After taking on the Batman franchise in 2005, British director Christopher Nolan has proven that he is not afraid to take on big-budget pictures. After completing his much-acclaimed Batman trilogy in 2012, he returned to the big screen in 2014 with sci-fi epic Interstellar and gained generally positive reviews from both fans and critics. Three years later, he brings together an impressive ensemble cast and Interstellar cinematographer Hoyte van Hoytema to create his most accessible film to date.
Starring Fionn Whitehead, Mark Rylance, Kenneth Branagh, Tom Hardy and Harry Styles, Dunkirk revolves around three perspectives (land, sea, and air) of the eponymous evacuation in World War II.
While it is Nolan’s shortest film to date at 106 minutes, Dunkirk keeps the viewer’s attention through its simplicity and engrossing narrative – providing a stark comparison to the mind-bending complexities of Interstellar or Inception. However, despite the relatively straightforward premise, there is more to Dunkirk that the evacuation itself.
From the film’s outset, its array of characters highlights many different facets of the war effort. Whether they are civilian or military is immaterial, as each character has a distinct role to play, such as a mariner wishing to ferry soldiers back to the English coast or an Air Force pilot fighting against enemy aircraft. Their respective involvement in the evacuation helps to gradually develop the complexities of each character’s involvement – and the perspectives they represent – as the battles rages on.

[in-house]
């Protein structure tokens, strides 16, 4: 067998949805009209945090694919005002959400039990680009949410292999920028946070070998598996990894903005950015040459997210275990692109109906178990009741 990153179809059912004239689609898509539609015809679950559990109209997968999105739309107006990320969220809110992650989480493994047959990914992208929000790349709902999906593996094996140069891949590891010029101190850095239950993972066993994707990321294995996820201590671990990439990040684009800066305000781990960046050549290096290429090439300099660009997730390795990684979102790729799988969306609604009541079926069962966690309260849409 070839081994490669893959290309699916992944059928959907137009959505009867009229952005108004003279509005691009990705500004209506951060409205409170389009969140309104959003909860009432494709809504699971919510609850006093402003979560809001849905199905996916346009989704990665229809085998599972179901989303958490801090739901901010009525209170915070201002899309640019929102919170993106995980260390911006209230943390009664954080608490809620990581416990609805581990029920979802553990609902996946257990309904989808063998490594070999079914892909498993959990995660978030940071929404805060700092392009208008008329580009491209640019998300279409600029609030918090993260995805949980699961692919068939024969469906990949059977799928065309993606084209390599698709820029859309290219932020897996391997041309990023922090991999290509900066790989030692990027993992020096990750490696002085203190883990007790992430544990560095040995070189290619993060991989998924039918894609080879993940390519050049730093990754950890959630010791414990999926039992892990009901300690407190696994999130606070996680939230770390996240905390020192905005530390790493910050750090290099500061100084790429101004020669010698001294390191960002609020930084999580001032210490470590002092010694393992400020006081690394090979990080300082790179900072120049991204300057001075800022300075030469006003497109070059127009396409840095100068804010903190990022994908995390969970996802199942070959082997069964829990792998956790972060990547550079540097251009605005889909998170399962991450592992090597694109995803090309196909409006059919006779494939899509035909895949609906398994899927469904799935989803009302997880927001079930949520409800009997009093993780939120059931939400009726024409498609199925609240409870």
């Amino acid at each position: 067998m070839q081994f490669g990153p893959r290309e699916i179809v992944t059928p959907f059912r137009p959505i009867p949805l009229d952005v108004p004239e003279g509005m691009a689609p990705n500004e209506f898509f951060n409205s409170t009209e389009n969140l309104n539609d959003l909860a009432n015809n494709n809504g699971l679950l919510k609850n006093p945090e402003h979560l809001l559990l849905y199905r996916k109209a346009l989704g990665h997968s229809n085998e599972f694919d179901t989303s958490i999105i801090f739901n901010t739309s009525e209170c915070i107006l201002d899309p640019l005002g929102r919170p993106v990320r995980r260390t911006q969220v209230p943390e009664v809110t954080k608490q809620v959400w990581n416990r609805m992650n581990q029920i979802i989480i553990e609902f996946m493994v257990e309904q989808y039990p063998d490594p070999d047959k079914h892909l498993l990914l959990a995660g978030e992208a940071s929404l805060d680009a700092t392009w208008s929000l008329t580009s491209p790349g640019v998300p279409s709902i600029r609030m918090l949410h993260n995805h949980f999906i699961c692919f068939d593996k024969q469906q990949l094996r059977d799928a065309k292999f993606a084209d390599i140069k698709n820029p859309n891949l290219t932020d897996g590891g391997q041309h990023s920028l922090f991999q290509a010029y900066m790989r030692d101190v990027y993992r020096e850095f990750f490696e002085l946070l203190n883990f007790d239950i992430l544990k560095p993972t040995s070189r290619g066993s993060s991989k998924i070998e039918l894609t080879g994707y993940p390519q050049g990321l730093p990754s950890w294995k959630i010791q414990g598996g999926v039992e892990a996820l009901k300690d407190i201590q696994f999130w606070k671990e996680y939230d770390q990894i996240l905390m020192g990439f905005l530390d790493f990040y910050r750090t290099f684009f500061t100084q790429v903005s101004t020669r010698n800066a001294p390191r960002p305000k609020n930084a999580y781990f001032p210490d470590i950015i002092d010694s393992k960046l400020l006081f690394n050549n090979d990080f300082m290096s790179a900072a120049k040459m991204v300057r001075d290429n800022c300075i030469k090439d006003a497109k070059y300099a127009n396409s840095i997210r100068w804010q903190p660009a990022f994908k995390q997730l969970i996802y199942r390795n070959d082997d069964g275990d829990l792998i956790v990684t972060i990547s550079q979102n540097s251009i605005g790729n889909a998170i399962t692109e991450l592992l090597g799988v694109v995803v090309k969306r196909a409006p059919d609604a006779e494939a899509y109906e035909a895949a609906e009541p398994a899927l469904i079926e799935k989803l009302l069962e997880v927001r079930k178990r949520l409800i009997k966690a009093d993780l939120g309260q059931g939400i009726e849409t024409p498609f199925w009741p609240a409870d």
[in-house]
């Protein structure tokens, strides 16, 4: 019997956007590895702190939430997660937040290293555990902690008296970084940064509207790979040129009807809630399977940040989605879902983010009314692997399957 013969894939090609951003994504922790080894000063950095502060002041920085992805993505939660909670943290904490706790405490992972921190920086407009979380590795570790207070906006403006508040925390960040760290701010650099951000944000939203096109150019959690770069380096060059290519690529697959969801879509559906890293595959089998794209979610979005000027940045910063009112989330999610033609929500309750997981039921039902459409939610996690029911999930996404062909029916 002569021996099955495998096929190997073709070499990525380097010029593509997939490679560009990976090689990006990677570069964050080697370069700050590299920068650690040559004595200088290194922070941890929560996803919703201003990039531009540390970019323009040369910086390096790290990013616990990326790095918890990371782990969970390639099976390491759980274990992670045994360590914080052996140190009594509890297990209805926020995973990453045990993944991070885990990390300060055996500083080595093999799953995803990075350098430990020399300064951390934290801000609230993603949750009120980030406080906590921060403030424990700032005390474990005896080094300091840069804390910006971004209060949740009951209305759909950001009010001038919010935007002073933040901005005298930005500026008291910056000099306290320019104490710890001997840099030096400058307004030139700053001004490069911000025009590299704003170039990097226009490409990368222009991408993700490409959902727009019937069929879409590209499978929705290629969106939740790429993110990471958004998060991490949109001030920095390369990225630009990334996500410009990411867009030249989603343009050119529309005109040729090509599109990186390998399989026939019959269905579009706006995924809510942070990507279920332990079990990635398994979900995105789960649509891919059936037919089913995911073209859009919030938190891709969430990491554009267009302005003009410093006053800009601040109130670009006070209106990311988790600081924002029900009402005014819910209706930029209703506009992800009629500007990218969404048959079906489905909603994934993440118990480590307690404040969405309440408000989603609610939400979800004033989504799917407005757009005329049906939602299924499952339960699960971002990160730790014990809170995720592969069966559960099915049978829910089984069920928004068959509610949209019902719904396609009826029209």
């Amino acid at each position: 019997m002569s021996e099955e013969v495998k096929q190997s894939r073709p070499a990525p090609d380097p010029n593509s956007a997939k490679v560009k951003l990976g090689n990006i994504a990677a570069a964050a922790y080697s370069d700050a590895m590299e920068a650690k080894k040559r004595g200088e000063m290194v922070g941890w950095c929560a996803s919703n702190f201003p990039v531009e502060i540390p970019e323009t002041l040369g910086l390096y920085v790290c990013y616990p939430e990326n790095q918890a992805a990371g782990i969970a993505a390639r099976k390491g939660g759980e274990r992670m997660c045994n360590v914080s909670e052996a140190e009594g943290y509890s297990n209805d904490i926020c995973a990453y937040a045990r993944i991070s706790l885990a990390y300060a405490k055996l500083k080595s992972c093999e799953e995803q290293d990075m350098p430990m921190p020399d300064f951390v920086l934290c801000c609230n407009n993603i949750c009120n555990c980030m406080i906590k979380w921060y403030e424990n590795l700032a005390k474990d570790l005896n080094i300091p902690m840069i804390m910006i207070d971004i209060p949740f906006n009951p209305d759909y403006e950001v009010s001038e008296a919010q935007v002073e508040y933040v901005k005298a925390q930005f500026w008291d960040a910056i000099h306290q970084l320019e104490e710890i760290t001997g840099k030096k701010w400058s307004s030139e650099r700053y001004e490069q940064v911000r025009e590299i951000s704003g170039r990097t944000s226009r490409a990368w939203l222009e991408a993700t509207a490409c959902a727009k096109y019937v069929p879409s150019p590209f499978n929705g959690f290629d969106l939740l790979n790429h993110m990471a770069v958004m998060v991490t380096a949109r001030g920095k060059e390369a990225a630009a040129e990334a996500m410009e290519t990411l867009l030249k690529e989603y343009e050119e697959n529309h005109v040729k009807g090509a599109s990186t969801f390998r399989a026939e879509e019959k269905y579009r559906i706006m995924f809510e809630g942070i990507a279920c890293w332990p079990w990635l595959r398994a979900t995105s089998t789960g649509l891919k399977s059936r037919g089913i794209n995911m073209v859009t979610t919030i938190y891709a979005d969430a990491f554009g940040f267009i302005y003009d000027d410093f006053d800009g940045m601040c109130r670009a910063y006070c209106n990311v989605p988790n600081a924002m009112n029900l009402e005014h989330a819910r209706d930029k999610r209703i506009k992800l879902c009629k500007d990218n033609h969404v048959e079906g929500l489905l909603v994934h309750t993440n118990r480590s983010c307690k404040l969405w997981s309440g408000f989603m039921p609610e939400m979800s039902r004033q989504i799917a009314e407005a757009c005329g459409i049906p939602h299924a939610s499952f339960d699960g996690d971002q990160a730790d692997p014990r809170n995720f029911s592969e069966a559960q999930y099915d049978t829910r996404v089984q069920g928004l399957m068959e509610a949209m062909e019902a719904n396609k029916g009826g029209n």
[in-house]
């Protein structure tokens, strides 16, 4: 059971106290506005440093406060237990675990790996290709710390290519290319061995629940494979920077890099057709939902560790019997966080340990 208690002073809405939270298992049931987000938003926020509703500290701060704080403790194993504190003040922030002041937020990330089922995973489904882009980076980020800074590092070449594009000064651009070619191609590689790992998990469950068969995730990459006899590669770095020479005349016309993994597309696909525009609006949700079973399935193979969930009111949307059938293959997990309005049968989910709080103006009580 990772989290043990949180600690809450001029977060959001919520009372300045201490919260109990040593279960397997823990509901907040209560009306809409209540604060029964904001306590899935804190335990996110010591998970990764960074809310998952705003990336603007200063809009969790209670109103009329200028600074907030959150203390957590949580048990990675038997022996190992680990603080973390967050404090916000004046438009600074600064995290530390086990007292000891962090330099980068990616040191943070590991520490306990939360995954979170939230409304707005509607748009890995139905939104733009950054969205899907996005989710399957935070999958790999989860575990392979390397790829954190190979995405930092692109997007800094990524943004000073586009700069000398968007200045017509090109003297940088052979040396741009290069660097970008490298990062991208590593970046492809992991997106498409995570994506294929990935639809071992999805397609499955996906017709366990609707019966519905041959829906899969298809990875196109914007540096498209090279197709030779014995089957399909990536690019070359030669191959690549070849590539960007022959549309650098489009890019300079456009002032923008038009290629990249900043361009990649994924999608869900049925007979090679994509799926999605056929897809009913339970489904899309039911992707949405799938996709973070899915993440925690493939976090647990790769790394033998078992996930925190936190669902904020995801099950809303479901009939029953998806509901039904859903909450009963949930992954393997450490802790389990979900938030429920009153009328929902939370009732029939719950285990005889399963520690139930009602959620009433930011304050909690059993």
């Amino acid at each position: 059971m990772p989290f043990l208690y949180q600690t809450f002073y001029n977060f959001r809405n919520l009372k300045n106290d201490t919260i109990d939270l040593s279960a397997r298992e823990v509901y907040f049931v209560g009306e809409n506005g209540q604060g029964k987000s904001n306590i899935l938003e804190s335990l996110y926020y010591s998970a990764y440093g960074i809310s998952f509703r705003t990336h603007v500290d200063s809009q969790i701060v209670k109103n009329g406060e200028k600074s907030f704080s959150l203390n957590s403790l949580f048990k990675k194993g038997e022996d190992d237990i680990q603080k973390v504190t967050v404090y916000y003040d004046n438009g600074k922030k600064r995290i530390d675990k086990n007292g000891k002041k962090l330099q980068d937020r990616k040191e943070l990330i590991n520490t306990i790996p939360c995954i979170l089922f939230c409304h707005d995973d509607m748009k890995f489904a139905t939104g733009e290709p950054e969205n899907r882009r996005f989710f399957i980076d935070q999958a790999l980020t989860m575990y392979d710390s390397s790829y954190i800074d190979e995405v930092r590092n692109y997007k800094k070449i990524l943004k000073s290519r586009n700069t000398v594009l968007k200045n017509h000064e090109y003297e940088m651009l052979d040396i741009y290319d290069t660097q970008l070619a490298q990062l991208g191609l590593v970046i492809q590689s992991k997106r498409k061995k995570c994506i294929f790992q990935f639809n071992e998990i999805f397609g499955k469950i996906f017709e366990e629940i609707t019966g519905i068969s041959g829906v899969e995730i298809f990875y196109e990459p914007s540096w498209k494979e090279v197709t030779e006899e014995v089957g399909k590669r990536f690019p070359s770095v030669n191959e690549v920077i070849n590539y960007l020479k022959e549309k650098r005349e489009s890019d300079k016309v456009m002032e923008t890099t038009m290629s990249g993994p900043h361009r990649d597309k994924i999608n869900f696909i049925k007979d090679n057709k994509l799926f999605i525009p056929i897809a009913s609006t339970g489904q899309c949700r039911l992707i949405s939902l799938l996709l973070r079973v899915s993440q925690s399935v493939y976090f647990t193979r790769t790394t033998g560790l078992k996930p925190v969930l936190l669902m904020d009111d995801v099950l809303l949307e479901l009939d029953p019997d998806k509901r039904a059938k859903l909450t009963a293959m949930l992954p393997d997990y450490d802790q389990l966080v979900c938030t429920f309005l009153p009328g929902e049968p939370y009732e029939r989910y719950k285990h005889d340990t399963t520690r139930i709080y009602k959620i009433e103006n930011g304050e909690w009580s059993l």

There is also a clear sense of urgency in Dunkirk that is mainly driven by a constant ticking that accompanies Han Zimmer’s score. This simple sound effect resonates through key scenes and can easily remind audiences of a ticking clock or a hammering heartbeat but either way, it effectively builds up the tension and draws attention to the characters’ race to survive, leaving viewers watching with bated breath. In addition, the film’s nonlinear narrative drives the growing suspense and distrust among soldiers, comrades, and civilians, as well as lifts it from being about a straightforward rescue mission.
As a whole, the cast displays a myriad of emotions driven by their respective roles. Hardy, Rylance and Murphy, along with newcomers Whitehead and One Direction member Styles all deliver strong performances while only having a handful of lines each, However, this lack of dialogue is compensated by van Hoytema’s stunning cinematography and the thrilling yet nerve-racking action scenes that will keep audiences on the edge of their seats.
Overall, Nolan may have gone back to basics with Dunkirk, but the result is one of the most captivating and compelling films of the year so far.
Dunkirk is out in cinemas on Friday 21 July.
Director: Christopher Nolan
Stars: Fionn Whitehead, Mark Rylance, Kenneth Branagh, Harry Styles, Cillian Murphy, Tom Hardy
Runtime: 106 minutes
Country: UK, USA, France, Germany